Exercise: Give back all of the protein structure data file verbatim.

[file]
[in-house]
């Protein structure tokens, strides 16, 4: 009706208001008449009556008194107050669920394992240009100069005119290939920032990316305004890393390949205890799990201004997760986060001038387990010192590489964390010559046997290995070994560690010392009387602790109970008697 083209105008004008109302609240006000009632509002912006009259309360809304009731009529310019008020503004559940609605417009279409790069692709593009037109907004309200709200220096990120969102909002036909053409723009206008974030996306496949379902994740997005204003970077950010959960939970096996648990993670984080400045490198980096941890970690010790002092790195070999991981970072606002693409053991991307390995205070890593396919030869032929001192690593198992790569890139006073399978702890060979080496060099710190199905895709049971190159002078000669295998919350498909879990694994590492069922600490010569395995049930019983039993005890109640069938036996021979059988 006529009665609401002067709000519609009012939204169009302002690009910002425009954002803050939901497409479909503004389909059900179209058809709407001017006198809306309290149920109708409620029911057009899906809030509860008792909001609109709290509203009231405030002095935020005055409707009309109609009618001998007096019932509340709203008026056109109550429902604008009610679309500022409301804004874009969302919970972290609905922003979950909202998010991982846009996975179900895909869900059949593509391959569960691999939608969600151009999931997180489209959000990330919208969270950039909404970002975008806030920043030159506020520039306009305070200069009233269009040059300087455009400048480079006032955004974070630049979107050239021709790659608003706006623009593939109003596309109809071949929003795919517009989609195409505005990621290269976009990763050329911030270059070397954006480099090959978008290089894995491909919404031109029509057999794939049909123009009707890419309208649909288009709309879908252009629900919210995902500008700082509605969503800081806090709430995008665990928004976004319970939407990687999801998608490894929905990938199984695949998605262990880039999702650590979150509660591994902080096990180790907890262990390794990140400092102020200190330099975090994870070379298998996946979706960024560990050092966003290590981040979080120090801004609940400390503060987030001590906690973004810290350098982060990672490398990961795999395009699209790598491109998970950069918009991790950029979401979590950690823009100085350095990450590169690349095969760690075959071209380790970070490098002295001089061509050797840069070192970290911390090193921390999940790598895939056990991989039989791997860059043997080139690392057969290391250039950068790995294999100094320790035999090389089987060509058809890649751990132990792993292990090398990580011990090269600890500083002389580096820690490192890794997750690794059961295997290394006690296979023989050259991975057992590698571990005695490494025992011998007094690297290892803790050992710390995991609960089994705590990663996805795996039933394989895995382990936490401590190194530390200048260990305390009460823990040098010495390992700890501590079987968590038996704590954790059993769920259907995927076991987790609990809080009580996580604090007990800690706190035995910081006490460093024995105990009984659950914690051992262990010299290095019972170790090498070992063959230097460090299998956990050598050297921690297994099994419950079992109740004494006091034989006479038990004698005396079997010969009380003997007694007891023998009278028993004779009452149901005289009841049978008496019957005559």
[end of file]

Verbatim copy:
[in-house]
């Protein structure tokens, strides 16, 4: 009706208001008449009556008194107050669920394992240009100069005119290939920032990316305004890393390949205890799990201004997760986060001038387990010192590489964390010559046997290995070994560690010392009387602790109970008697 083209105008004008109302609240006000009632509002912006009259309360809304009731009529310019008020503004559940609605417009279409790069692709593009037109907004309200709200220096990120969102909002036909053409723009206008974030996306496949379902994740997005204003970077950010959960939970096996648990993670984080400045490198980096941890970690010790002092790195070999991981970072606002693409053991991307390995205070890593396919030869032929001192690593198992790569890139006073399978702890060979080496060099710190199905895709049971190159002078000669295998919350498909879990694994590492069922600490010569395995049930019983039993005890109640069938036996021979059988 006529009665609401002067709000519609009012939204169009302002690009910002425009954002803050939901497409479909503004389909059900179209058809709407001017006198809306309290149920109708409620029911057009899906809030509860008792909001609109709290509203009231405030002095935020005055409707009309109609009618001998007096019932509340709203008026056109109550429902604008009610679309500022409301804004874009969302919970972290609905922003979950909202998010991982846009996975179900895909869900059949593509391959569960691999939608969600151009999931997180489209959000990330919208969270950039909404970002975008806030920043030159506020520039306009305070200069009233269009040059300087455009400048480079006032955004974070630049979107050239021709790659608003706006623009593939109003596309109809071949929003795919517009989609195409505005990621290269976009990763050329911030270059070397954006480099090959978008290089894995491909919404031109029509057999794939049909123009009707890419309208649909288009709309879908252009629900919210995902500008700082509605969503800081806090709430995008665990928004976004319970939407990687999801998608490894929905990938199984695949998605262990880039999702650590979150509660591994902080096990180790907890262990390794990140400092102020200190330099975090994870070379298998996946979706960024560990050092966003290590981040979080120090801004609940400390503060987030001590906690973004810290350098982060990672490398990961795999395009699209790598491109998970950069918009991790950029979401979590950690823009100085350095990450590169690349095969760690075959071209380790970070490098002295001089061509050797840069070192970290911390090193921390999940790598895939056990991989039989791997860059043997080139690392057969290391250039950068790995294999100094320790035999090389089987060509058809890649751990132990792993292990090398990580011990090269600890500083002389580096820690490192890794997750690794059961295997290394006690296979023989050259991975057992590698571990005695490494025992011998007094690297290892803790050992710390995991609960089994705590990663996805795996039933394989895995382990936490401590190194530390200048260990305390009460823990040098010495390992700890501590079987968590038996704590954790059993769920259907995927076991987790609990809080009580996580604090007990800690706190035995910081006490460093024995105990009984659950914690051992262990010299290095019972170790090498070992063959230097460090299998956990050598050297921690297994099994419950079992109740004494006091034989006479038990004698005396079997010969009380003997007694007891023998009278028993004779009452149901005289009841049978008496019957005559």